Christian Pentzold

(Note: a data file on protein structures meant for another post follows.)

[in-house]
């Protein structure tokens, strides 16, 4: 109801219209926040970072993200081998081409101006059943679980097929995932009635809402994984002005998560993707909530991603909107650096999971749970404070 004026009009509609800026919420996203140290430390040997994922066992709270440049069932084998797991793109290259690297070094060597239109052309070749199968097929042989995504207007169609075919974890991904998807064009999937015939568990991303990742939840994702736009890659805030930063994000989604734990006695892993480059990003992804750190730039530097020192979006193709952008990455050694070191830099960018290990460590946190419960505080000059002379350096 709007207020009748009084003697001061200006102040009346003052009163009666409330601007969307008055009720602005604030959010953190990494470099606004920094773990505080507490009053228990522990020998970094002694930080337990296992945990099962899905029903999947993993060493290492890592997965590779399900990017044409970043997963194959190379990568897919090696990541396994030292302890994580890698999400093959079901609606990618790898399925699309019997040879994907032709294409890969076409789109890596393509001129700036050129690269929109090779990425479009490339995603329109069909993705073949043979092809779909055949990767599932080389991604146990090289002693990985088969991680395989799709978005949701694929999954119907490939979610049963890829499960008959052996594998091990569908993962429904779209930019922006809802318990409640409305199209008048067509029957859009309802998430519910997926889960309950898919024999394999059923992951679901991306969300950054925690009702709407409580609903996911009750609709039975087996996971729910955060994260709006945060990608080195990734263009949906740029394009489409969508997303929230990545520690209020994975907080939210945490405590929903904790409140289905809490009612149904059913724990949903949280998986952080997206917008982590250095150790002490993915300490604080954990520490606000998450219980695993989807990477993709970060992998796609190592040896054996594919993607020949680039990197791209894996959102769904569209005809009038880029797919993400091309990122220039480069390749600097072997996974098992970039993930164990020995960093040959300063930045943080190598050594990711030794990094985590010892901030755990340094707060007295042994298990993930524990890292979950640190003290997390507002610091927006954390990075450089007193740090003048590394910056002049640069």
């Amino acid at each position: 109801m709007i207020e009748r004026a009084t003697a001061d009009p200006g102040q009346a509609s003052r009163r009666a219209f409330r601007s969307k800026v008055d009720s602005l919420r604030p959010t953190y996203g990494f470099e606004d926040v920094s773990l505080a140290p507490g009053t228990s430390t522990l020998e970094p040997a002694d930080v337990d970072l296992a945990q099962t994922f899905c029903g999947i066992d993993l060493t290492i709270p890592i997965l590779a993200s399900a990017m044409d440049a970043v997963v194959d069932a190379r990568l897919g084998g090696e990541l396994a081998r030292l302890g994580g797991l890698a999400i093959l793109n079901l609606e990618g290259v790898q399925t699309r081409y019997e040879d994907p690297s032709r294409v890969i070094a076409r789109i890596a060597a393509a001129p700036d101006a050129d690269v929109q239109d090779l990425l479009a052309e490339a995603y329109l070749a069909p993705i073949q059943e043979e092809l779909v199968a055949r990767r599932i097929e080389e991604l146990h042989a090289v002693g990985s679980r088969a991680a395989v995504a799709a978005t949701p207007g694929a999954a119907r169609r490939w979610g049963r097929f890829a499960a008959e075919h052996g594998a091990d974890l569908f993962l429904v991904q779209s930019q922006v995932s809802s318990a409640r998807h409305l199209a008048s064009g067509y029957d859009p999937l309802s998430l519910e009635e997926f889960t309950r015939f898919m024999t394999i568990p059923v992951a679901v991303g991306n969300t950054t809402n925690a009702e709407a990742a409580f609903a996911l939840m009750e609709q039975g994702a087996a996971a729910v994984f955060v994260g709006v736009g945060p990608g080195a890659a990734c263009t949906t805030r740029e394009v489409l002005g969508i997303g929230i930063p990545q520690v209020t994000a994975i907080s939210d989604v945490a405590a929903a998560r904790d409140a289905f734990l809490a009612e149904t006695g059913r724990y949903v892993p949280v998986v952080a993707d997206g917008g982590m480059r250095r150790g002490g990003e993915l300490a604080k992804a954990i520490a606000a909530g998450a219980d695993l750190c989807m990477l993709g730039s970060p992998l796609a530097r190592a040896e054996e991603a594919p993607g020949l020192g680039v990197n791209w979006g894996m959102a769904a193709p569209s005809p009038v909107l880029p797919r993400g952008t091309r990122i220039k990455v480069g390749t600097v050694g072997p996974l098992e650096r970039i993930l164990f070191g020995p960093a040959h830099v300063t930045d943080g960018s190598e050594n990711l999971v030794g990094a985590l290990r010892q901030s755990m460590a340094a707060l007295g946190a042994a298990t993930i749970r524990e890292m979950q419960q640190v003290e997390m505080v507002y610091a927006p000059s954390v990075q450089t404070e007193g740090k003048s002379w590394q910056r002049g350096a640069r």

The future of data-driven journalism has attracted widespread attention, but what about the future in data journalism? In other words: How do future predictions shape the formulation of knowledge claims in newsmaking that relies on the analysis of large troves of digital data? Based on interviews with professionals working on such projects, we study how they exploited predictive analytics to make evidentiary propositions and we interrogate the epistemological conceptions that underpin this future-oriented data journalism. Despite growing ambitions to generate more precise prognoses in a shorter amount of time, the practitioners downplayed the journalistic relevance of such projections. Instead, they stressed their dependence on past numeric information and the time-consuming effort needed to produce forward-looking stories that connect with the public. We argue that acknowledging the temporal exigencies around anticipatory news allowed those working on data journalistic projects to explore the possibilities of probabilistic storytelling while at the same time maintaining a professional paradigm of fact-based, post hoc reporting. The full article can be read here.